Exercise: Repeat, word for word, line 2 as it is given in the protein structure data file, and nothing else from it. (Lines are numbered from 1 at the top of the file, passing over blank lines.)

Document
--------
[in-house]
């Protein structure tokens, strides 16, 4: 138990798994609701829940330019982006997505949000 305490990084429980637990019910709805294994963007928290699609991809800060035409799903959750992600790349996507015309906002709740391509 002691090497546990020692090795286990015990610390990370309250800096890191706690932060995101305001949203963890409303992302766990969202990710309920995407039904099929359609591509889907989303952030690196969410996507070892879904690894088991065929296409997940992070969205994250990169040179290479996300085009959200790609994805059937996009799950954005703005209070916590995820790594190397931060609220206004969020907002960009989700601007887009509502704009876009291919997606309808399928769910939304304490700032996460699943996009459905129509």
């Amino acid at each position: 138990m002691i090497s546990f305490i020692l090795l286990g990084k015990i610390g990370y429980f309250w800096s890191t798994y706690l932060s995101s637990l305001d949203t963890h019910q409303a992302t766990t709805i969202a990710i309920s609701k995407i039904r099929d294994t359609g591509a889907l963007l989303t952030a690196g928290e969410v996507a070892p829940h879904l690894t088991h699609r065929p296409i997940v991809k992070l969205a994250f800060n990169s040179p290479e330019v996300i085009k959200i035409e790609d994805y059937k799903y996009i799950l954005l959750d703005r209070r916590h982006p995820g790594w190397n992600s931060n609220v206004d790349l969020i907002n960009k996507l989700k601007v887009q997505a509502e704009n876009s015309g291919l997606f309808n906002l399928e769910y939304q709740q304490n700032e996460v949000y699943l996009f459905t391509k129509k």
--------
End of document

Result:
């Protein structure tokens, strides 16, 4: 138990798994609701829940330019982006997505949000 305490990084429980637990019910709805294994963007928290699609991809800060035409799903959750992600790349996507015309906002709740391509 002691090497546990020692090795286990015990610390990370309250800096890191706690932060995101305001949203963890409303992302766990969202990710309920995407039904099929359609591509889907989303952030690196969410996507070892879904690894088991065929296409997940992070969205994250990169040179290479996300085009959200790609994805059937996009799950954005703005209070916590995820790594190397931060609220206004969020907002960009989700601007887009509502704009876009291919997606309808399928769910939304304490700032996460699943996009459905129509």